17. We therefore, hereby approve the Resolution Plan submitted by Mr. Reddy Srinivasa Reddy, along with annexure, schedules forming part of the Resolution Plan annexed to the Application and order as under:
(i) The Resolution Plan along with annexures and schedules forming part of the plan shall be binding on the Corporate Debtor, its employees, members, creditors, including the Central Government, any State Government or any local authority to whom a debt in respect of the payment of dues arising under any law for the time being in force is due, guarantors and other stakeholders involved in the Resolution Plan.
(ii) All crystallized liabilities and unclaimed liabilities of the Corporate Debtor as on the date of this order shall stand extinguished on the approval of this Resolution Plan.
(iii) The approval of the Resolution Plan shall not be construed as waiver of any statutory obligations/ liabilities of the Corporate Debtor and shall be dealt with by the appropriate Authorities in accordance with law. Any waiver sought in the Resolution Plan, shall be subject to approval by the Authorities concerned as held by Hon’ble Supreme Court in the matter of Ghanashyam Mishra And Sons Private Limited Versus Edelweiss Asset Reconstruction Company Limited in CIVIL APPEAL NO.8129 OF 2019 dated 13.04.2021.
(iv) It is hereby ordered that the Deposit amount furnished by the Resolution Applicant shall remain as performance Guarantee till the amount proposed to be paid to the creditors under this plan is fully paid off and the plan is fully implemented.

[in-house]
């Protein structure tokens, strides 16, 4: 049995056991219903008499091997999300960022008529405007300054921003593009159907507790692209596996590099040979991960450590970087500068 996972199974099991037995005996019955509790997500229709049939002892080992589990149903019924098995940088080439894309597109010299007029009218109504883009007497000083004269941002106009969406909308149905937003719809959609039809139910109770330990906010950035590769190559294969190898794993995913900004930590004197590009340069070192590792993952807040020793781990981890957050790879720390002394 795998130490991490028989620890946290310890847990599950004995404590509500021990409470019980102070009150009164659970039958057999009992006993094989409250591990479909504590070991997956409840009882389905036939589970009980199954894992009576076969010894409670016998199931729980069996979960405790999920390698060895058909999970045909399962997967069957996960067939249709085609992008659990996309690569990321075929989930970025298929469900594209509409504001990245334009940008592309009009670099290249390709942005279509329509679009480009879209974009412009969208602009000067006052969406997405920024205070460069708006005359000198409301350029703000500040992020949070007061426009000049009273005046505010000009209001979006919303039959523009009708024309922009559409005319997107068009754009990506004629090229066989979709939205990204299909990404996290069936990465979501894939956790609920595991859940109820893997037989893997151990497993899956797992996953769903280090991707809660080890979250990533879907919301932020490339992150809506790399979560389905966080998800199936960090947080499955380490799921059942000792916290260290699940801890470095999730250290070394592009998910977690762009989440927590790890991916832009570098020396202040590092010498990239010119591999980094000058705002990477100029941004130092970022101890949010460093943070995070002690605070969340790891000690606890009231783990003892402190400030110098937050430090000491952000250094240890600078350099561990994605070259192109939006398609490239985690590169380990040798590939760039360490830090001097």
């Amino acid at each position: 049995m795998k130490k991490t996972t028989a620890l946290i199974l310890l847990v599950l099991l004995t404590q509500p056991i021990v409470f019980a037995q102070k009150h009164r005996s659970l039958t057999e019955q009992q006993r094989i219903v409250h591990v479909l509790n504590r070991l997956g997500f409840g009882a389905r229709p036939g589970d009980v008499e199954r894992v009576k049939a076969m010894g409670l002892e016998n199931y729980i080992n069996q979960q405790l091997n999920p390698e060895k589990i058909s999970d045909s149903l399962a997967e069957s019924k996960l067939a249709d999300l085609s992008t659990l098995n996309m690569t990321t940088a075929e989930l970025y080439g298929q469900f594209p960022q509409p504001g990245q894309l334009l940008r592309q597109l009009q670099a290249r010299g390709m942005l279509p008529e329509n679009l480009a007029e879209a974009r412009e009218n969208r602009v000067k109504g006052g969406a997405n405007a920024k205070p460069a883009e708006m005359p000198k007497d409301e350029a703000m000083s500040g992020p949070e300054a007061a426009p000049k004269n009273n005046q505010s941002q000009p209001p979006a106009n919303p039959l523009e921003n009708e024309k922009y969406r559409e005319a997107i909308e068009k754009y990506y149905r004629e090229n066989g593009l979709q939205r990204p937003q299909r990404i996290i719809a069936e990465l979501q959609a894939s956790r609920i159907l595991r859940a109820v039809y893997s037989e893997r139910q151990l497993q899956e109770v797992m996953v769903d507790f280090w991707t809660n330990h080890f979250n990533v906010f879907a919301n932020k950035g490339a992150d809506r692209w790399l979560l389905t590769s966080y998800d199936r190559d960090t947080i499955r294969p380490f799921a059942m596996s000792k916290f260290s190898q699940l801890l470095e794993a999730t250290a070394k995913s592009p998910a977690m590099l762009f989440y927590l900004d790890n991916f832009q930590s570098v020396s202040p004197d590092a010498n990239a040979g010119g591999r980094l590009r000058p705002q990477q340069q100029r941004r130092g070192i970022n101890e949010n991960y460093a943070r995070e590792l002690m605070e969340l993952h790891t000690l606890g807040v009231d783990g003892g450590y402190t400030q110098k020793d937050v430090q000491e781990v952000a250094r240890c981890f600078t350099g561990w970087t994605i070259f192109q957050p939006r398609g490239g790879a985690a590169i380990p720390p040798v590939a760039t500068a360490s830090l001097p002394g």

(v) The Memorandum of Association (MoA) and Articles of Association (AoA) shall accordingly be amended and filed with the Registrar of Companies (RoC) Hyderabad for information and record. The Resolution Applicant, for effective implementation of the Plan, shall obtain all necessary approvals, under any law for the time being in force, within such period as may be prescribed.
(vi) Henceforth, no creditors of the erstwhile Corporate Debtor can claim anything other than the liabilities referred to supra.
(vii) The moratorium under Section 14 of the Code shall cease to have effect from this date.
(viii) The Applicant shall forward all records relating to the conduct of the CIRP and the Resolution Plan to the IBBI along with copy of this order for information.
(ix) The Applicant shall forthwith send a copy of this order to the CoC and the Resolution Applicant.
(x) The Registry is directed to furnish free copy to the parties as per Rule 50 of the NCLT Rules, 2016.
(xi) The Registry is directed to communicate this order to the Registrar of Companies, Hyderabad for updating the master data and also forward a copy to IBBI.
Accordingly, IA 515/2023 stands disposed of.
(DR N.Venkata Ramakrishna Badrinath)